For Cheer Up The Lonely Day: People Who Could Use A Visit
Though it’s an epidemic, loneliness is rarely discussed. That’s no surprise, really, since those who are lonely likely already struggle with reaching out to others or opening up on a deep emotional level. But a lot of Americans report feeling terribly lonely. The way our society is setup is pretty conducive to loneliness. Many of the things that advance our society in several ways—like social media, delivery apps, and the ability to work from home—I fear move us back, socially, in many ways. Today, a lot of us can make a living and receive all the things we need to live, like groceries and entertainment, right from our home. We work on our laptops, never meeting our coworkers in real life. We order food to our home, having just a brief interaction with the delivery person. And even those who don’t do any of that may just struggle to connect with people, or have some other issue in their lives that isolates them. For Cheer Up The Lonely Day, here are some lonely people in your life who could probably use a visit or phone call.
An elderly relative
Even if your elderly relative lives in a retirement community surrounded by others, senior citizens don’t only want to spend time with their peers. Having younger people visit is a breath of fresh air—you bring an energy to their day that’s hard for them to find around other elderly individuals.
Someone who is chronically ill
Chronic illness is very isolating. We often don’t realize that those living with chronic illness cannot freely do the things many of us take for granted, like simply going on a hike or even going to a dinner party (if diet is a factor in their illness). But, they don’t want to force people to just visit them at home. So just offer the visit.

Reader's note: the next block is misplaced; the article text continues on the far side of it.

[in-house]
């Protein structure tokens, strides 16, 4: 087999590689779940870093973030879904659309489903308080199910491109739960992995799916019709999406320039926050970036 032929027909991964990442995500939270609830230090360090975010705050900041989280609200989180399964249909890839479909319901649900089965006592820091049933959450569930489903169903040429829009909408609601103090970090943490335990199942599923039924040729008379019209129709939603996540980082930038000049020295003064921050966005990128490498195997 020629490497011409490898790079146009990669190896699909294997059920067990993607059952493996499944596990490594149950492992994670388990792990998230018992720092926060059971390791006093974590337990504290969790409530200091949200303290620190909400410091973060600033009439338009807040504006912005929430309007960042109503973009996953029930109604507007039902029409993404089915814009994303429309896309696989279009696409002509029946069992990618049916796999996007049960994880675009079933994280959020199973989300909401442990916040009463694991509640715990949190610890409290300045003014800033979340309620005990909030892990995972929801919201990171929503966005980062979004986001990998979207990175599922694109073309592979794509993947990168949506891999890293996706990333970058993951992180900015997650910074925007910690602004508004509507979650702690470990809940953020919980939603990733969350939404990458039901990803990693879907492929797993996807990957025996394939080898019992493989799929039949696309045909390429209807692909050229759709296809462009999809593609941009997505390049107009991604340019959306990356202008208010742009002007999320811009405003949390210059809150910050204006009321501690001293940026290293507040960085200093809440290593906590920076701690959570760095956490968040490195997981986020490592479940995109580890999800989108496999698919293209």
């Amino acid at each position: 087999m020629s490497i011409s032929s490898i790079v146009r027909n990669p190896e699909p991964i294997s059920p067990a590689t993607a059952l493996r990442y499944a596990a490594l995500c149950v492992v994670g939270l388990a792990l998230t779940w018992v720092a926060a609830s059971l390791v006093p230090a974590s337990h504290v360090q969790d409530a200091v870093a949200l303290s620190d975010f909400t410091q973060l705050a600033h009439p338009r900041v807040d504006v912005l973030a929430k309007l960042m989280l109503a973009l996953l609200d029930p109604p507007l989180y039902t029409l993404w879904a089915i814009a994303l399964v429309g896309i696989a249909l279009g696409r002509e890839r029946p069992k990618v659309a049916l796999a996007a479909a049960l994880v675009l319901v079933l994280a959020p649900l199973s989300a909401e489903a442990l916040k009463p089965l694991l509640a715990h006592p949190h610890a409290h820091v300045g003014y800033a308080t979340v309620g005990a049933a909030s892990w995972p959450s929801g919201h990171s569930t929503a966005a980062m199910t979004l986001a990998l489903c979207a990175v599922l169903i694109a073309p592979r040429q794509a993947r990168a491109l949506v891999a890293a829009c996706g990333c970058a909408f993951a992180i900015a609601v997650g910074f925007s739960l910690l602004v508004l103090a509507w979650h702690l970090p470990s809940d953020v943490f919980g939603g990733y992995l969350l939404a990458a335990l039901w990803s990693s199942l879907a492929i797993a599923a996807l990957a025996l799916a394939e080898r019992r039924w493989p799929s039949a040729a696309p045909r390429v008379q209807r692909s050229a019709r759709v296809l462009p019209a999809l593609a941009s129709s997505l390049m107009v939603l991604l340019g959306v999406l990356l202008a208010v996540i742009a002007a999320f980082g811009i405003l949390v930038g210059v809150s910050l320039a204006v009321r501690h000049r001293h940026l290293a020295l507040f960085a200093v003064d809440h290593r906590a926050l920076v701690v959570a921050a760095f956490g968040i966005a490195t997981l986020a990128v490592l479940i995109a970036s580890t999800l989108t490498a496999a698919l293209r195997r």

An elderly neighbor without children
Even if you aren’t related to her, if you know of an elderly person who never had children or doesn’t have her children in town, pay her a visit. Maybe this is the grandmother of your out-of-town friend or just someone who lives on your street. Elderly individuals who are still independent enough to live on their own but don’t have much family in town can be incredibly lonely.
A newly retired relative
Retirement can be difficult on people. If your parents are retired, then you likely know all the ways they reacted at first—they were lonely! So if you have an aunt or grandparent who has just retired, know she could probably use some company. In fact, spending time with loved ones is exactly how someone should spend her retirement, rather than sitting around and lamenting about her career.
A recently divorced friend
If your friend just went through a divorce, she’s probably on an emotional roller coaster. She’s going through a lot of tough feelings that she just has to go through. It’s easier if time with friends breaks up some of the thinking and remembering. She may also be suddenly alone in the home she shared with her now-ex.
A new mom
New moms are by no means alone—they have kiddos around them, demanding attention constantly—but they can feel alone. Time with kids is not the same as time with adults. If you have a friend who is the mother to small children, she’s probably desperate for some adult interaction, but can’t break away from the kids. So visit her.
A long-time single friend